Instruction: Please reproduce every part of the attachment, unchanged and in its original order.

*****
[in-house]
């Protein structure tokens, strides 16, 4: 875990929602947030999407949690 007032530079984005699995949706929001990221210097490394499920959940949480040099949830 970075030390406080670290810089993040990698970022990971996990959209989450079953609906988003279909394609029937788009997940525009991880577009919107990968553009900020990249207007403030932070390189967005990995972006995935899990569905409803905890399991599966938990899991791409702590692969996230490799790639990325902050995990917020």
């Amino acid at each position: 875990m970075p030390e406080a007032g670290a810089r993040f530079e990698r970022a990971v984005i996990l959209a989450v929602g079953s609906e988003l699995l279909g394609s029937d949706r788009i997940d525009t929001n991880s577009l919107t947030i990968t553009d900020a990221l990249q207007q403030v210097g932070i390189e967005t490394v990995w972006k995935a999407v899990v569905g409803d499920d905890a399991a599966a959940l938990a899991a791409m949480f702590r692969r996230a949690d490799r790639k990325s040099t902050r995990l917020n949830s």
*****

[in-house]
């Protein structure tokens, strides 16, 4: 875990929602947030999407949690 007032530079984005699995949706929001990221210097490394499920959940949480040099949830 970075030390406080670290810089993040990698970022990971996990959209989450079953609906988003279909394609029937788009997940525009991880577009919107990968553009900020990249207007403030932070390189967005990995972006995935899990569905409803905890399991599966938990899991791409702590692969996230490799790639990325902050995990917020």
């Amino acid at each position: 875990m970075p030390e406080a007032g670290a810089r993040f530079e990698r970022a990971v984005i996990l959209a989450v929602g079953s609906e988003l699995l279909g394609s029937d949706r788009i997940d525009t929001n991880s577009l919107t947030i990968t553009d900020a990221l990249q207007q403030v210097g932070i390189e967005t490394v990995w972006k995935a999407v899990v569905g409803d499920d905890a399991a599966a959940l938990a899991a791409m949480f702590r692969r996230a949690d490799r790639k990325s040099t902050r995990l917020n949830s």